Los Angeles Lakers: How Rajon Rondo will kill any NBA Finals chances

(Photo by Michael Reaves/Getty Images)
(Photo by Michael Reaves/Getty Images) /
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Los Angeles Lakers
(Photo by Sean M. Haffey/Getty Images) /

Alex Caruso played himself right back into the rotation against Denver. Where does that leave Rondo?

Against the Nuggets, the stars will get the lion’s share of the credit for the win. But it was the 2-way play of Dwight Howard and Alex Caruso who came up with huge plays on both ends of the floor that helped change the game. How huge was the Caruso impact?

The Lakers Net Rating with Caruso on/off the court vs the Nuggets.

  • On Court (22 min): +50.2 net rating
  • Off Court (31 min): -32.1 net rating

Head coach Frank Vogel made sure that Howard and Caruso’s effort was documented for the record, via Spectrum SportsNet.

"“I think Dwight and Alex really gave us a lift. Dwight with his matchup on The Joker… the physicality with which he played. And Alex is our secret weapon. He comes in and usually provides a spark off the bench and I think those two guys were pivotal.”"

Okay, Dwight Howard’s role is stapled in for the rest of the season. That’s a given. What about Caruso’s role going forward? Vogel stated he could see increased playing time:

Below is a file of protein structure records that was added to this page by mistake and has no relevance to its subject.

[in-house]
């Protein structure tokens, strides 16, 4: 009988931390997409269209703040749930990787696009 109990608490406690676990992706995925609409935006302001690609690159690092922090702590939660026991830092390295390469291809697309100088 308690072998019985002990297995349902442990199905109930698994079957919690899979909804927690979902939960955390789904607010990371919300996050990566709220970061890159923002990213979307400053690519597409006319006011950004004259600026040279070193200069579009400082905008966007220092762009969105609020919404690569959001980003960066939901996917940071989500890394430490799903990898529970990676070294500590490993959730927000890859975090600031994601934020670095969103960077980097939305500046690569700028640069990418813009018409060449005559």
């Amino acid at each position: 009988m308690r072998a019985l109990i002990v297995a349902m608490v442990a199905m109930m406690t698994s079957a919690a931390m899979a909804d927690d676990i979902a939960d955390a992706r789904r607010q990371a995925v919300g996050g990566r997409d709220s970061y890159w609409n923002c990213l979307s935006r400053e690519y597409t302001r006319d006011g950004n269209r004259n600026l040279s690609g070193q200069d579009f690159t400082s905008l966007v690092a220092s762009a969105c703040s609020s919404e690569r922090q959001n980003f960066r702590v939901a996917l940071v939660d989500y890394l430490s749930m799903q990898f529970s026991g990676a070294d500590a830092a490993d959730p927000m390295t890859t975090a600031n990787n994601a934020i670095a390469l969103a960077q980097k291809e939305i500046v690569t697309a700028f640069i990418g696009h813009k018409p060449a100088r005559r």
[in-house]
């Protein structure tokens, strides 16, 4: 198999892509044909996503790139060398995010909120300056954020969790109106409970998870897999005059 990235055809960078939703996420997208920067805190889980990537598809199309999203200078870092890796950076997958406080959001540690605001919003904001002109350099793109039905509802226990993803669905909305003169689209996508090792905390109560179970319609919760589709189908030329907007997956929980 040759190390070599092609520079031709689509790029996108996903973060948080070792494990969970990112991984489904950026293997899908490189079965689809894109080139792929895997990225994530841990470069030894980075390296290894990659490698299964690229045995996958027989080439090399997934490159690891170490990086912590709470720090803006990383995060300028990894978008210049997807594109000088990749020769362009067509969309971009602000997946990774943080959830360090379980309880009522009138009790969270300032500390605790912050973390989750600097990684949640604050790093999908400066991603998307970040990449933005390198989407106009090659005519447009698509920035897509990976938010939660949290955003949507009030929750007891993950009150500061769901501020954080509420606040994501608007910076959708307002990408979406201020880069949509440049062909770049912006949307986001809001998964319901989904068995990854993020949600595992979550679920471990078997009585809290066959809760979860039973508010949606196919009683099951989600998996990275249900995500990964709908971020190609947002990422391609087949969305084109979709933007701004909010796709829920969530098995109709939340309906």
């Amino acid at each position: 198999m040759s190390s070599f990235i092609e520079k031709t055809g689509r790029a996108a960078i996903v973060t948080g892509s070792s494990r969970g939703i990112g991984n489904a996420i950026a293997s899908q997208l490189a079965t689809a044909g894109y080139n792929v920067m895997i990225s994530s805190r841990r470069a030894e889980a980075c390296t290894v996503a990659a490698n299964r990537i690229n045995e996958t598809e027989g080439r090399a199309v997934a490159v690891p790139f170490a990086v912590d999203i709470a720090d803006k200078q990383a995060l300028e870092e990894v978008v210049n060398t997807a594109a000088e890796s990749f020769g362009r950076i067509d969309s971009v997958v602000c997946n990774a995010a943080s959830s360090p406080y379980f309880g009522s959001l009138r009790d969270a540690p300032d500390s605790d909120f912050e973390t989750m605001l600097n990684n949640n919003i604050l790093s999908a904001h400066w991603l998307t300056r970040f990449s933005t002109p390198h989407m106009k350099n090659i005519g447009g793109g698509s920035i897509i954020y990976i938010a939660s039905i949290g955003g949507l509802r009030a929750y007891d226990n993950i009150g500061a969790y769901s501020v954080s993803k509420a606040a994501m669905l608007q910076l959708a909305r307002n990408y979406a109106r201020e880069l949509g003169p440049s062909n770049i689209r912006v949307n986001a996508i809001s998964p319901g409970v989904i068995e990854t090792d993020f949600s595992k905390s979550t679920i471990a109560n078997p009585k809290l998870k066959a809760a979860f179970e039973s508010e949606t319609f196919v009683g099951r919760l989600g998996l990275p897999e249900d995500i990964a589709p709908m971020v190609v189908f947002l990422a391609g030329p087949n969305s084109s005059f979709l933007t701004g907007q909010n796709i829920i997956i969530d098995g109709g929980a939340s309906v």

"“Yeah, it’s a possibility for it expanding. Granted, right now he’s my secret weapon. I break him out when I need him. He certainly earned a rotational spot and he’s in the rotation. Like I said, when we need him to grow into a bigger role he delivers.”"

Now, where does that leave Rajon Rondo? Alex Caruso has a knack for making winning plays when it matters. Does he possess the same court vision and playmaking ability of Rondo? No. But neither does Avery Bradley, the unofficial starting point guard for your Los Angeles Lakers.

What works for Caruso is the fact that he is an excellent defender and knows when to cut off-ball. Does Rajon play defense? Not since he left Boston. When have you seen him cut to the basket backdoor? The season is still 29 games young, we can wait for the answer.

Vogel has opted to play Rajon Rondo as the backup to James so he can bring the ball up the floor and organize the offense. He hasn’t done that, for the most part, this season. Now Vogel and the coaching staff have to weigh options. Either keep your word and give minutes earned by a player that makes timely winning plays like these.


Or stay with a player that is unable to stay in front of his man on defense and consistently knock down an open shot with any consistency. Let’s just say that Rondo falls out of the rotation completely, then what?